Israel is in the planning stages of developing its Leviathan natural gas field, the world’s largest offshore gas discovery in 10 years, with an estimated 19 trillion cubic feet (tcf) of reserves.

How that field will be developed is still not settled. First and foremost, Israel wants to make sure it has enough energy to make it self-sufficient.

But plenty of energy companies are lobbying hard to set a high ceiling for exports. One of them, Texas-based Noble Energy, which leads a consortium of energy and exploration companies, recently warned the government it could not commit to developing the Leviathan unless much of the gas could be sold abroad, Reuters reported.

That’s an understandable position. A report the consortium filed with the Israeli Ministry of Energy estimates the cost of developing the Leviathan at $4.5 billion, again according to Reuters, and that doesn’t even include infrastructure for exports.

Clearly, energy companies aren’t about to make that kind of investment without a reasonable return on it, and the domestic Israeli market likely is too small to fill the bill, especially when you factor in Israel’s other big offshore gas field, Tamar, with an estimated 9 tcf of reserves, and the possibility of yet a third. A U.S.-Israeli group, including Noble Energy, has discovered signs of the field, called Karish 1, off the coast of Haifa, which could hold up to 2 tcf.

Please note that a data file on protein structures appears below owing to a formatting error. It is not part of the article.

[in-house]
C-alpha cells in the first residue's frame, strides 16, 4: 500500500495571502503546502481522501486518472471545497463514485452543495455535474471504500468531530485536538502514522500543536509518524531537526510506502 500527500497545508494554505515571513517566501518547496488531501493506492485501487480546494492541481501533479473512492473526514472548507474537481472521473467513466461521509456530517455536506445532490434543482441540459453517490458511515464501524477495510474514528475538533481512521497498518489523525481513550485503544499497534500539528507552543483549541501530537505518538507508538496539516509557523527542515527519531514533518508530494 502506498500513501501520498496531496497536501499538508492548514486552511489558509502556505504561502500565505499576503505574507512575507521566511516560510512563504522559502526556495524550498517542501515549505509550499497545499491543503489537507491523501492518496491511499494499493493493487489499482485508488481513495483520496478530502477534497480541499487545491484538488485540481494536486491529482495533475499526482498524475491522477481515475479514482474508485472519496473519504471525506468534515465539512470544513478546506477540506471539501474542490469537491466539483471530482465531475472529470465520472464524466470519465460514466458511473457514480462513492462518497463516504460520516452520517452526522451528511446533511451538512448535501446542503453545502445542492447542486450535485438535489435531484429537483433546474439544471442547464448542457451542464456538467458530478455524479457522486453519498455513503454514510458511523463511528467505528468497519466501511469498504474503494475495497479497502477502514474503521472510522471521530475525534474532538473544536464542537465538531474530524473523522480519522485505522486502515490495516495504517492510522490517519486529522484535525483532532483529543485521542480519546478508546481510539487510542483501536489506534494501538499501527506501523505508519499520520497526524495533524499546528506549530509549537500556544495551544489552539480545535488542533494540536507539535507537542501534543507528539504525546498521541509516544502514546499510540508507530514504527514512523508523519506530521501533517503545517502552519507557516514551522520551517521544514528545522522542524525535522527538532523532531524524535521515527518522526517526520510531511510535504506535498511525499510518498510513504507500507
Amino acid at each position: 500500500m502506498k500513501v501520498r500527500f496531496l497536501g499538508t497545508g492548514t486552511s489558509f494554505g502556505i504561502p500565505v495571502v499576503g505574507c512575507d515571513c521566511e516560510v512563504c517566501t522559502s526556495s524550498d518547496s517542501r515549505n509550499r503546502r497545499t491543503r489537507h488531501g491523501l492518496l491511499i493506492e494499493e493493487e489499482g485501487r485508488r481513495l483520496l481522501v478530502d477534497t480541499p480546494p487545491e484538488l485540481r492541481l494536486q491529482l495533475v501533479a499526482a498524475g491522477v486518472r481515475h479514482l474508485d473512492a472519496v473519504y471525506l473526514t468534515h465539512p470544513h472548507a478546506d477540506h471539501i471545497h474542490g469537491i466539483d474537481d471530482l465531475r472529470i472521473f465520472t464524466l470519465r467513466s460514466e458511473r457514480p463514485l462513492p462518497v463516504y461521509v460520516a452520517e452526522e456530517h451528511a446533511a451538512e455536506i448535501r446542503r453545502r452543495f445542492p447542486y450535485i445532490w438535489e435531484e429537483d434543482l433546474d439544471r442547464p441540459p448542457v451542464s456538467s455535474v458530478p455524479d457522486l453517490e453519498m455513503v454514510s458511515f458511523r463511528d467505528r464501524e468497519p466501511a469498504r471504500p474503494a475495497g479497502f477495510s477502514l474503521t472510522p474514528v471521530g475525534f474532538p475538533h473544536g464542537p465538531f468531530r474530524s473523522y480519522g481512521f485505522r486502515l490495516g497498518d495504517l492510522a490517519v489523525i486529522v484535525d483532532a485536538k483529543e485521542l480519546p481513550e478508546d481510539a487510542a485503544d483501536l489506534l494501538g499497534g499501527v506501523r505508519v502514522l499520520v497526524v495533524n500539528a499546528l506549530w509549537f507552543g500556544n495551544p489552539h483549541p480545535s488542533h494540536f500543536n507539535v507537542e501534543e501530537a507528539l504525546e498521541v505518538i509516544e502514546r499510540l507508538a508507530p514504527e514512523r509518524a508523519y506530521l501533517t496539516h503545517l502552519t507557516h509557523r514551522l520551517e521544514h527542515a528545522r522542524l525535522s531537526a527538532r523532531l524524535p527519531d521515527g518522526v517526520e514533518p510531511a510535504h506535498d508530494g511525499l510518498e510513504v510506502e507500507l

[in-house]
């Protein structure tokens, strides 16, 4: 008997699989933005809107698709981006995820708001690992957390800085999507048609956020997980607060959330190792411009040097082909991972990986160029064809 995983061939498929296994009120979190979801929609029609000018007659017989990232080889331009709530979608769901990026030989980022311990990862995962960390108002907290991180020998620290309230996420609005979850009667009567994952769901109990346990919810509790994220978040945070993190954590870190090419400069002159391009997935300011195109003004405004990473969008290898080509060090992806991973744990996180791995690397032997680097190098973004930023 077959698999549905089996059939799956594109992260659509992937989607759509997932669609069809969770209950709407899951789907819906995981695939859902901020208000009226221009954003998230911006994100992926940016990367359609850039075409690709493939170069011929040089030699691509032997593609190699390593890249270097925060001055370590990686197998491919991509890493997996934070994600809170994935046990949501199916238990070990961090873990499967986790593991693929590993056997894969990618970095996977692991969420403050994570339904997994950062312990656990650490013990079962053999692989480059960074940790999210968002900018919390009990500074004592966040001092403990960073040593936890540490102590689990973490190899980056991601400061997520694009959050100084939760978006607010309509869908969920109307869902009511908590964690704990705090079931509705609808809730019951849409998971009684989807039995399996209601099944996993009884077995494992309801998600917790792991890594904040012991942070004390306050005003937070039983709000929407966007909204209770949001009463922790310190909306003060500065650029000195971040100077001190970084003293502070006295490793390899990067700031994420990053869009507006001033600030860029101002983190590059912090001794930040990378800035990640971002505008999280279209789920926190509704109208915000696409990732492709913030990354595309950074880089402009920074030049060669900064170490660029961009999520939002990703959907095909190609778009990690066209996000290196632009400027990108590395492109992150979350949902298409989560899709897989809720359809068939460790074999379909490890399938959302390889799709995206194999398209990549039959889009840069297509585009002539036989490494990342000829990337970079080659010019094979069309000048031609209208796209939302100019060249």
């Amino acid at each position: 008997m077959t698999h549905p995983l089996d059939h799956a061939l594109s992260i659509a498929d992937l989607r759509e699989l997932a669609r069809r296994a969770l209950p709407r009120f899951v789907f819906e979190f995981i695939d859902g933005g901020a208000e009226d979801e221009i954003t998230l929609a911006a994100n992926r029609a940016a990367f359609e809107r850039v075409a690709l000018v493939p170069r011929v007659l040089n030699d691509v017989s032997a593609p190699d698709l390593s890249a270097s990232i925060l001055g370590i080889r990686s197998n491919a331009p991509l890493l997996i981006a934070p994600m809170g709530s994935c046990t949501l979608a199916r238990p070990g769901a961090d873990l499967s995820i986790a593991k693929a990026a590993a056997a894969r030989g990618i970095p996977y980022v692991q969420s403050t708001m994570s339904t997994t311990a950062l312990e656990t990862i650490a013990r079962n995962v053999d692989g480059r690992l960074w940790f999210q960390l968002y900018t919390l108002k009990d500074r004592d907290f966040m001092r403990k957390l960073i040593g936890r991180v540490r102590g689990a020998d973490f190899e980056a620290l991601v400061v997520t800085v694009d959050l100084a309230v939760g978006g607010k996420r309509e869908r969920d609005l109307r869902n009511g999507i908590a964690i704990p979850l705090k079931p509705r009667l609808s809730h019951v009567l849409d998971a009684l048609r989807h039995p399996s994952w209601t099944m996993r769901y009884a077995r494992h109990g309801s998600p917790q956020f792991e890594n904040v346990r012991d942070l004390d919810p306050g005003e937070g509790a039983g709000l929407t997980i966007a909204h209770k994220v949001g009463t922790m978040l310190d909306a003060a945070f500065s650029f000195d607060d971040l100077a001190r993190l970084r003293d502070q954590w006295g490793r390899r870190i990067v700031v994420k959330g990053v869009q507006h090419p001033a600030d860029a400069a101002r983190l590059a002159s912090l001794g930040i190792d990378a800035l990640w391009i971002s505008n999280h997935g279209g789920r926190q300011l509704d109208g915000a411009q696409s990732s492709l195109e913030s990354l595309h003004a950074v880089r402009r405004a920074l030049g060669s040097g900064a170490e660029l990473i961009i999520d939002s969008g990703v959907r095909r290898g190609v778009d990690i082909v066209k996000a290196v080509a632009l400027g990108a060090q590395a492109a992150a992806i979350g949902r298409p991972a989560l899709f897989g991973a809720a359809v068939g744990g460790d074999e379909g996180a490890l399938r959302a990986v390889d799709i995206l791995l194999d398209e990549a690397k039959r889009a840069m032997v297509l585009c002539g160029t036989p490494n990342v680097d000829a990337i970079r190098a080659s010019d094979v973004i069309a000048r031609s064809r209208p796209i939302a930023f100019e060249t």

However you look at it, it seems likely that Israel, for most of its existence an energy poor country, is poised to become an energy exporter.

At the same time, the United States is gearing up to export its own gas from the Marcellus Shale region, some of the richest deposits of which are right here in western Pennsylvania and West Virginia. One utility, Virginia-based Dominion Resources, has already filed paperwork to convert a plant on the Chesapeake Bay to export gas from the Marcellus Shale field in Pennsylvania, CBS News has reported, and several other companies are interested in a piece of the action.

There’s a long way to go before the two countries ramp up exports, and likely there are plenty of buyers out there for natural gas, but it’s interesting to speculate how Israel and United States, two of the closest allies in the world today, could also become competitors in the gas business.

Nothing wrong with that; competition is healthy. But as any businessman will tell you, it’s good to know who your competitors — real or potential — are.